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Clearing the fog surrounding menopausal forgetfulness

fogContributed by Anna Fox, CNP, NCMP

Physical challenges are obvious and expected when we talk about our aging bodies, but the subtle changes in our memory, mental stamina and clarity are harder to measure. Maybe you just don’t seem to think as clearly, or you seem to be more forgetful. Turns out, you may be experiencing “brain fog,” a condition researchers believe is linked to fluctuating hormone levels women experience as they approach and go through menopause.

Brain fog seems to peak early in menopause

The good news is brain fog is temporary and not linked to progressive diseases like Alzheimer’s and dementia. So while it’s frustrating everyday tasks seem more complicated, research shows it will likely get better.

What you can do to clear the fog

You are not powerless to fluctuating hormones. There are things you can do to fight back. Mind—stimulating activities like reading, writing, doing word puzzles and engaging in new activities for pleasure help contribute to mental fitness. Staying physically active can improve mental ability and memory, as well as alleviate depression and frustration, and improve mobility. Walking, dancing and swimming are just some of the activities that can enrich your quality of life while also circulating oxygen-rich blood through your brain. Maintaining a healthy diet is also important in this process.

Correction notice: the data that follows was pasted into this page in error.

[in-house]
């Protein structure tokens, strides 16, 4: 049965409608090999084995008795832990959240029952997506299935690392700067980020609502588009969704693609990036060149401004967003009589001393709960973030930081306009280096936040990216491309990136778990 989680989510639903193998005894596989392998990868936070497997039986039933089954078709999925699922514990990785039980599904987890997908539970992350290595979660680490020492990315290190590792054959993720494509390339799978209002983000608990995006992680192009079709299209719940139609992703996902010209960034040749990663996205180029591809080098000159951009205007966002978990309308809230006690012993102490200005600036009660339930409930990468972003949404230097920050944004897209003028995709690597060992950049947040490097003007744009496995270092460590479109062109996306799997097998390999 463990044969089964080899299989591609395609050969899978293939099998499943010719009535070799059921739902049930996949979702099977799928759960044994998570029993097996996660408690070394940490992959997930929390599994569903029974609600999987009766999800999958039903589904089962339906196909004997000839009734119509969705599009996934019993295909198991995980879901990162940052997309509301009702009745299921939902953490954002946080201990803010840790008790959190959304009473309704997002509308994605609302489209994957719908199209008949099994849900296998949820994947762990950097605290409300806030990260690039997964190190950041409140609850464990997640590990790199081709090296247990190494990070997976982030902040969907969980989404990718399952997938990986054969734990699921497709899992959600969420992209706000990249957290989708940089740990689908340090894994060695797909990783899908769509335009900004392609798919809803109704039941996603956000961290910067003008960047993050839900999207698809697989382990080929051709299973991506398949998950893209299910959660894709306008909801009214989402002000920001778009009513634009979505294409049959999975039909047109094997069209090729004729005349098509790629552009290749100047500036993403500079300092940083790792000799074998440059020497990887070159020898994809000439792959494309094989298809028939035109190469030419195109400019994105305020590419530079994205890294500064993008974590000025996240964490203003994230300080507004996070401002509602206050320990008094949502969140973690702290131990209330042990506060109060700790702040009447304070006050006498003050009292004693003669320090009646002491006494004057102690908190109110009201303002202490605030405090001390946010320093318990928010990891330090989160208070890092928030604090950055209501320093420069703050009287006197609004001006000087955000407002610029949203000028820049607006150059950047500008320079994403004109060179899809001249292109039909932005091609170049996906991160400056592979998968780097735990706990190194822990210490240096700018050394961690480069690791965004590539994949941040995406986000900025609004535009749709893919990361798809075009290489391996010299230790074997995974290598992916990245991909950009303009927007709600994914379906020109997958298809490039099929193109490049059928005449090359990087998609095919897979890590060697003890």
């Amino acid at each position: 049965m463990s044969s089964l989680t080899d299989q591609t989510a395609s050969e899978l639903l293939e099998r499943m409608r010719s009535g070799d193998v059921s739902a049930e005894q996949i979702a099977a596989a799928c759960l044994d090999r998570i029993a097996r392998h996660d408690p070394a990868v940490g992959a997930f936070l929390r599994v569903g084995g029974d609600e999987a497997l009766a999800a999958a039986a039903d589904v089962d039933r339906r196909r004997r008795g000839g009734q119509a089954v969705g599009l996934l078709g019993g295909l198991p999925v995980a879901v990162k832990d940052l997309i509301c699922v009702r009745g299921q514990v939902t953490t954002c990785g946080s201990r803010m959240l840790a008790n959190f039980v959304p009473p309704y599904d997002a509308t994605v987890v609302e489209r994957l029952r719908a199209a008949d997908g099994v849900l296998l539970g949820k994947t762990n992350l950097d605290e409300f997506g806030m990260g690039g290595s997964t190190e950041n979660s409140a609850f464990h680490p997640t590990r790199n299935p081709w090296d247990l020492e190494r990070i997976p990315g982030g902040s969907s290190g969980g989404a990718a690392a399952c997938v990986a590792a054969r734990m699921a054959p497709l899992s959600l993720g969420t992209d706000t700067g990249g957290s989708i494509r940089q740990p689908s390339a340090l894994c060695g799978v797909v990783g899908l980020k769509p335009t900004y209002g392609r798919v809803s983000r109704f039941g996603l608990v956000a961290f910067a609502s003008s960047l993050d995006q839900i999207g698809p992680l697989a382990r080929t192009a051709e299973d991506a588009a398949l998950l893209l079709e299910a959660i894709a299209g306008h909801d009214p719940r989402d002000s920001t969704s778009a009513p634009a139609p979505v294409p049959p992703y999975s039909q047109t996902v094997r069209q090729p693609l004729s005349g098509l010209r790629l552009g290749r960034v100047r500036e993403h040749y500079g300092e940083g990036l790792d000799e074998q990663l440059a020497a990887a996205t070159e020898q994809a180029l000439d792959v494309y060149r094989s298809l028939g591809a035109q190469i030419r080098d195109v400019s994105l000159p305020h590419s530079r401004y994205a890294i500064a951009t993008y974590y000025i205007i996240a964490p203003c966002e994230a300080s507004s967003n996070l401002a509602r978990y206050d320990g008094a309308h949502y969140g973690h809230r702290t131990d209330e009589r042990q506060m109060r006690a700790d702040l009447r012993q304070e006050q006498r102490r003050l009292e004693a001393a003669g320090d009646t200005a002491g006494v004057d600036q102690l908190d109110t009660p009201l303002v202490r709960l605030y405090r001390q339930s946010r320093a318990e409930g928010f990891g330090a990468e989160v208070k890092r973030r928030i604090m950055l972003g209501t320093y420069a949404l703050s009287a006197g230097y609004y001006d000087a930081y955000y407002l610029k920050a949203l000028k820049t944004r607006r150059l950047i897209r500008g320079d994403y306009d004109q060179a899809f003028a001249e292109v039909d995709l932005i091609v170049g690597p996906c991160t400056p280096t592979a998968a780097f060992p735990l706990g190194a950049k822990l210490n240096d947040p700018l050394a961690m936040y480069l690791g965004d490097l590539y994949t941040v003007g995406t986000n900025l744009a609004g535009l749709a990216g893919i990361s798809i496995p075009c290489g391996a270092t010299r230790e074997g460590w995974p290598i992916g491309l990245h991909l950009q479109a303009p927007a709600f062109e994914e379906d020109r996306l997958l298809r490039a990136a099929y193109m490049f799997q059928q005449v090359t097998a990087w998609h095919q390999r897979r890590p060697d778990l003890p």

Hormone replacement therapy not linked to later cognitive decline

Since we’re on the topic of cognitive issues, I also wanted to share a new study that reports hormone replacement therapy does not increase your risk of experiencing cognitive decline later in life. So, if you’re considering hormone replacement therapy to help ease the symptoms of menopause, you can take it out of your risk-benefit equation.

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